IC: What were you studying?

DF: In high school I was doing photography, because I went to art school. I was doing general ed stuff when I went to Santa Monica Community College.

IC: Boring crap?

DF: Just the most boring crap ever. That’s also why I dropped out. I was like, I’m just gonna go intern for this stuff. I’d rather do that instead of going to school and wasting my money. I’d rather be making money and learning the craft that I really love. So I stayed in my back house for a year and didn’t really go out or do anything. Then my old manager sent one of my songs to Diplo and I just hit him up on Twitter. Diplo was like, ‘Hey man. That was awesome. Where do you live? LA? Oh, come to my studio.’ That day I went to his studio and hung out with him. We watched the Phillies lose. I remember the Phillies game that we watched downstairs in the bar. I was just like, ‘Oh my god. I’m having a beer with Diplo!’ It was so surreal.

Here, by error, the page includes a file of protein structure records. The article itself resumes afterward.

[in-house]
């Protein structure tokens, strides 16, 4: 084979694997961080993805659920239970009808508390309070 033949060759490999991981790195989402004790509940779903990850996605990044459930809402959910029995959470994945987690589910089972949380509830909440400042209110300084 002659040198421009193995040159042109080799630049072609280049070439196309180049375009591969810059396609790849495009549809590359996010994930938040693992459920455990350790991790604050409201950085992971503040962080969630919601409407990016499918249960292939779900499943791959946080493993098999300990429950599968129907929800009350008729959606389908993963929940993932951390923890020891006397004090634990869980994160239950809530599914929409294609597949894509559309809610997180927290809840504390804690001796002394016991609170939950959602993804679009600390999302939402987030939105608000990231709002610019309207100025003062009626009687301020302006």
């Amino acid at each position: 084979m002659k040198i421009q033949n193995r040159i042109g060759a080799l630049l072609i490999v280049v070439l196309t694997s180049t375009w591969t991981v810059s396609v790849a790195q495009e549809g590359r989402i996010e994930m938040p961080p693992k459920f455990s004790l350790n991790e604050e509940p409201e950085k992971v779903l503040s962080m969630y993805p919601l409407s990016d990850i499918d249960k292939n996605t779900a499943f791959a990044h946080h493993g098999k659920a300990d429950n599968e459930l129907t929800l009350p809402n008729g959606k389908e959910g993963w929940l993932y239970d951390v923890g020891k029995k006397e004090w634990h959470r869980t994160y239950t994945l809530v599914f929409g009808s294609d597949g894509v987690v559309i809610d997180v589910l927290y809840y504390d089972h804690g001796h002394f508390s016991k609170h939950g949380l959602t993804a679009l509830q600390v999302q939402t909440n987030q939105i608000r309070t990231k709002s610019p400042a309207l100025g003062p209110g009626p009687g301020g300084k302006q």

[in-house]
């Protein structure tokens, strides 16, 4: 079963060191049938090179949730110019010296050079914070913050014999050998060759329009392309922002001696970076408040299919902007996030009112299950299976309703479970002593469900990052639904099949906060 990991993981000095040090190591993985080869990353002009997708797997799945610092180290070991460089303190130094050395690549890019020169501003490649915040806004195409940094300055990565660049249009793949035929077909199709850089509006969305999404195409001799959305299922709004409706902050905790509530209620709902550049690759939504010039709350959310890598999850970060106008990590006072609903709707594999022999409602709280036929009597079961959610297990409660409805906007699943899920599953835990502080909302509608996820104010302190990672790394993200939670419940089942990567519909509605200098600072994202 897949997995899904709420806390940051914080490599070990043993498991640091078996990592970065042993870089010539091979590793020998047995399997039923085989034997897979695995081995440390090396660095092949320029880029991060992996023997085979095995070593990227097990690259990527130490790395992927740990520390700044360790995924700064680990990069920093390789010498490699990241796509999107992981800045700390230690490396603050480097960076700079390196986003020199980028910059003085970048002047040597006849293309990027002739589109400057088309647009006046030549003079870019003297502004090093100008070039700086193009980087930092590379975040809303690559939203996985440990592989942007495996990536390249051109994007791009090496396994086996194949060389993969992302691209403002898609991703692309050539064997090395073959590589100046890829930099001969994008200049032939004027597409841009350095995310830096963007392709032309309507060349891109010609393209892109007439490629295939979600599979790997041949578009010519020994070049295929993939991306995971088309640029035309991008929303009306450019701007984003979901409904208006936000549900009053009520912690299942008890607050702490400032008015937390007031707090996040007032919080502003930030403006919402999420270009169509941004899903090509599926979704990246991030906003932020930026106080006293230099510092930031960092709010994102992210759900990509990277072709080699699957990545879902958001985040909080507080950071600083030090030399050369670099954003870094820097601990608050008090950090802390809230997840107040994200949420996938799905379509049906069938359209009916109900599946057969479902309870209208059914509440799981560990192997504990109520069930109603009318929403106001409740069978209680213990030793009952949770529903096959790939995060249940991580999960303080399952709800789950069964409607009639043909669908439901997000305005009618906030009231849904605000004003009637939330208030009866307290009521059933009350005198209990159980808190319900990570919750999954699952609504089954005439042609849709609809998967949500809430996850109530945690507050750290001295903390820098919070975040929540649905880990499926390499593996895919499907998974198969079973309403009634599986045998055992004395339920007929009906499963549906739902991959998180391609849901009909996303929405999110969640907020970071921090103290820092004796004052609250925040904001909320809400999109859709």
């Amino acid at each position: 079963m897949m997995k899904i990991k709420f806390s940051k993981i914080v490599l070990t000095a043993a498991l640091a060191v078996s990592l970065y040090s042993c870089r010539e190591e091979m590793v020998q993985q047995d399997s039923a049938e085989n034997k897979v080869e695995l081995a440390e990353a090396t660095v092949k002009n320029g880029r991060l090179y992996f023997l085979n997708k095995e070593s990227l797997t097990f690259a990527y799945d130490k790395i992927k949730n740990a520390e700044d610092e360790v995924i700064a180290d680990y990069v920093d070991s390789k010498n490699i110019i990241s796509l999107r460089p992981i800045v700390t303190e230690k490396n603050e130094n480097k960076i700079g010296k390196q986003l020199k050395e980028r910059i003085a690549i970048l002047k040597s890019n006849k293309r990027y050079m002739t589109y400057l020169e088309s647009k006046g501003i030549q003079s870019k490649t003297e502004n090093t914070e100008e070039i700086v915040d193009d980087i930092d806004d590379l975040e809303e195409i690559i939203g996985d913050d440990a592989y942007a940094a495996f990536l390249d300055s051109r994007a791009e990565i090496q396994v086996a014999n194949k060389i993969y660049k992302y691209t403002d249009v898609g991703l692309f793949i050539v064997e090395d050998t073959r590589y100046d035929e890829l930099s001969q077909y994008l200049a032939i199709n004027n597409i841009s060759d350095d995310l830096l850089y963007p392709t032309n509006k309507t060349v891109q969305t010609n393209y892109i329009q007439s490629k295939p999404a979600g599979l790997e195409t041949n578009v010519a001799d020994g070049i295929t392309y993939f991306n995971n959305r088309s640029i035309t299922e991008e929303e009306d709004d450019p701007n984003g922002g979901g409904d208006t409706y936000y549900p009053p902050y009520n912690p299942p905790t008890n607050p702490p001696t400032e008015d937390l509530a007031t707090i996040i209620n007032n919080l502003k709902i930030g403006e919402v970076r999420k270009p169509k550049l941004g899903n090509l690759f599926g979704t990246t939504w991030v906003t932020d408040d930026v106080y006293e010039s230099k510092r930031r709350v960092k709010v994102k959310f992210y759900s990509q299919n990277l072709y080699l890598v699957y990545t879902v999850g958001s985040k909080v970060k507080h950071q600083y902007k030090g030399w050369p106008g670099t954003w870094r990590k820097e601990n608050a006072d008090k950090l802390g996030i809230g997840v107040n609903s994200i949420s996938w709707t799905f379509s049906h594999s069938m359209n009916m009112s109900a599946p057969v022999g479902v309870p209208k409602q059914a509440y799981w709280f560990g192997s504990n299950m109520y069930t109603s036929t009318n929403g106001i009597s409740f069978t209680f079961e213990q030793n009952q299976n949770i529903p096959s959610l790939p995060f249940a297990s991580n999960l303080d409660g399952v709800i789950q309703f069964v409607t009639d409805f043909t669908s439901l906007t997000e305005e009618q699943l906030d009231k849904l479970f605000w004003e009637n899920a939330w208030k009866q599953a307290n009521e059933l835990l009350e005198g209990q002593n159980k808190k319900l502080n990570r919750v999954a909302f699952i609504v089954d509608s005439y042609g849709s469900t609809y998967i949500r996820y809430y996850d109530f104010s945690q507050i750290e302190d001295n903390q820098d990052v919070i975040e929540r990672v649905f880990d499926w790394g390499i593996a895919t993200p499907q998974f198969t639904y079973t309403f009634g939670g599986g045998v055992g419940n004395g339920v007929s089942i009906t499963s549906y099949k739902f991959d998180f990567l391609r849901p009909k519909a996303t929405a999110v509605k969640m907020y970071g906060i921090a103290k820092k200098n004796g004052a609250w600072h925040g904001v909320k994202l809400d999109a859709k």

IC: And that was the beginning of your collaboration, right?

DF: Well, I’m here.

IC: So did you get signed?